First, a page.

Hyaluronic acid

Hyaluronic acid (HA) is a carbohydrate, more specifically a mucopolysaccharide, occurring naturally in all living organisms.

It can be several thousands of sugars (carbohydrates) long.

When not bound to other molecules, it binds to water giving it a stiff viscous quality similar to "Jelly".

The polysaccharide hyaluronan (HA) is a linear polyanion, with a poly repeating disaccharide structure [(1→3)-β-dGlcNAc-(1→4)-β-d-GlcA-].

HA is found primarily in the extracellular matrix and pericellular matrix, but has also been shown to occur intracellularly.

The biological functions of HA include maintenance of the elastoviscosity of liquid connective tissues such as joint synovial and eye vitreous fluid, control of tissue hydration and water transport, supramolecular assembly of proteoglycans in the extracellular matrix, and numerous receptor-mediated roles in cell detachment, mitosis, migration, tumor development and metastasis, and inflammation.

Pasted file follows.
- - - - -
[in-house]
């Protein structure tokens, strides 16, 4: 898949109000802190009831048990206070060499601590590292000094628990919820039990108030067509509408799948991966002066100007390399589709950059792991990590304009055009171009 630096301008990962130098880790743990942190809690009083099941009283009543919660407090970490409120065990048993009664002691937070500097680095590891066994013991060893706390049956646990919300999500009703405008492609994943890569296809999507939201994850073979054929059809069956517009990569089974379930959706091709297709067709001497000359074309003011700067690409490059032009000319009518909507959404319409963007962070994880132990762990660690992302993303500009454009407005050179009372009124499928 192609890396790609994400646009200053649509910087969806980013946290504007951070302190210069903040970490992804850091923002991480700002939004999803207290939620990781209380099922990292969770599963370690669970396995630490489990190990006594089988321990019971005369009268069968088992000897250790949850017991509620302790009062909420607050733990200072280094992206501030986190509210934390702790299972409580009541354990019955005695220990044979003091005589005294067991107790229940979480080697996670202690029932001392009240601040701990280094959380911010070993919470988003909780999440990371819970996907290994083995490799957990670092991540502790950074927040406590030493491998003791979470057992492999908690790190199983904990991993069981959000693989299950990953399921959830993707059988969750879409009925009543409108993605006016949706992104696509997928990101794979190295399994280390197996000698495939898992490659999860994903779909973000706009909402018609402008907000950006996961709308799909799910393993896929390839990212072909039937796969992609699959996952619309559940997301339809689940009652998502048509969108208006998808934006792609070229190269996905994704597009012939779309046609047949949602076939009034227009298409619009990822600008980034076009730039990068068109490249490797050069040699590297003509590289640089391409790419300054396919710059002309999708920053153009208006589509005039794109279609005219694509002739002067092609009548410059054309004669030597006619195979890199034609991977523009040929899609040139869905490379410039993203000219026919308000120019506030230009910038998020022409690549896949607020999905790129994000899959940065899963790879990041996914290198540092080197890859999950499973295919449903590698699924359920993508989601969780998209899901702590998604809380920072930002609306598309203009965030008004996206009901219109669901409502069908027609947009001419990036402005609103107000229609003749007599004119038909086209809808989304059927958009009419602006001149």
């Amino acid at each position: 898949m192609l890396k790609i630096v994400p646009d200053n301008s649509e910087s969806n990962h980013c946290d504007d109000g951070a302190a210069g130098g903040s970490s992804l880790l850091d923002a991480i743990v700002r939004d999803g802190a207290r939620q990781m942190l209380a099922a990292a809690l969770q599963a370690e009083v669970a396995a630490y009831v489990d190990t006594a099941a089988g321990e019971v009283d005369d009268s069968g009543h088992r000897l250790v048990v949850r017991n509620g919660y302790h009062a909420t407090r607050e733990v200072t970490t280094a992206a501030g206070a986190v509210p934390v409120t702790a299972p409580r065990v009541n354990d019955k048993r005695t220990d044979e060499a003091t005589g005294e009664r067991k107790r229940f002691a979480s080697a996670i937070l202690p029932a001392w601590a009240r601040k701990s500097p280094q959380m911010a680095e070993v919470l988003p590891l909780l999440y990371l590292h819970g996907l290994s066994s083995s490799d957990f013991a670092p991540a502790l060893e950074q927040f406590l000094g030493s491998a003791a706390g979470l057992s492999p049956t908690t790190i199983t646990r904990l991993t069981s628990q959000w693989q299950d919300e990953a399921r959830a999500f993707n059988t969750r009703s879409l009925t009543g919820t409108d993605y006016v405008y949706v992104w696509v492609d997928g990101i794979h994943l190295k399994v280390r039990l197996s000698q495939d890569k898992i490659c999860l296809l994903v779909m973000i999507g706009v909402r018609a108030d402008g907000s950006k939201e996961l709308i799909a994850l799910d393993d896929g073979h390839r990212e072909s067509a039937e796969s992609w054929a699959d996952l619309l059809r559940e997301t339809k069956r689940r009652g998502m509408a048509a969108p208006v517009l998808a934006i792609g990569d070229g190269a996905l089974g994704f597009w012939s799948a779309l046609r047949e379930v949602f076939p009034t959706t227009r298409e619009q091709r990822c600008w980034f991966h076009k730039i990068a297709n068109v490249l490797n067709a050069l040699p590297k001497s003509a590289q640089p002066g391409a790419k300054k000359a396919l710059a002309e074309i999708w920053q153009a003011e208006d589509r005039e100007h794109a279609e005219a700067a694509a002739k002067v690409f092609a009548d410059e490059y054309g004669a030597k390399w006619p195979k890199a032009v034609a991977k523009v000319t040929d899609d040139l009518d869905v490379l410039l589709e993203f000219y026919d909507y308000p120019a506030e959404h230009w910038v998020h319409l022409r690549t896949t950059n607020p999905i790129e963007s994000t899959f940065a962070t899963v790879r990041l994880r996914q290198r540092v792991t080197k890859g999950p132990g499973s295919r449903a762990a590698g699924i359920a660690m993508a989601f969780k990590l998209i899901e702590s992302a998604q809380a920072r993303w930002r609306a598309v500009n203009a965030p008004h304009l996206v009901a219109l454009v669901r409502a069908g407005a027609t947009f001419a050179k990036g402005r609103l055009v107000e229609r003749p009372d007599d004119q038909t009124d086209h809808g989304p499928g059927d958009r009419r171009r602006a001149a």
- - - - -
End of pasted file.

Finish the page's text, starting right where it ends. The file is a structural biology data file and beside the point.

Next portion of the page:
Its consistency and tissue-friendliness allows it to be used in skin-care products as an excellent moisturizer.

Hyaluronic acid is one of the most hydrophilic (water-loving) molecules in nature and is described as nature's moisturizer.


Appearance: Fine White color powder with no odor
Loss on Drying: NMT 10.0%
ASSAY: NLT 95.0%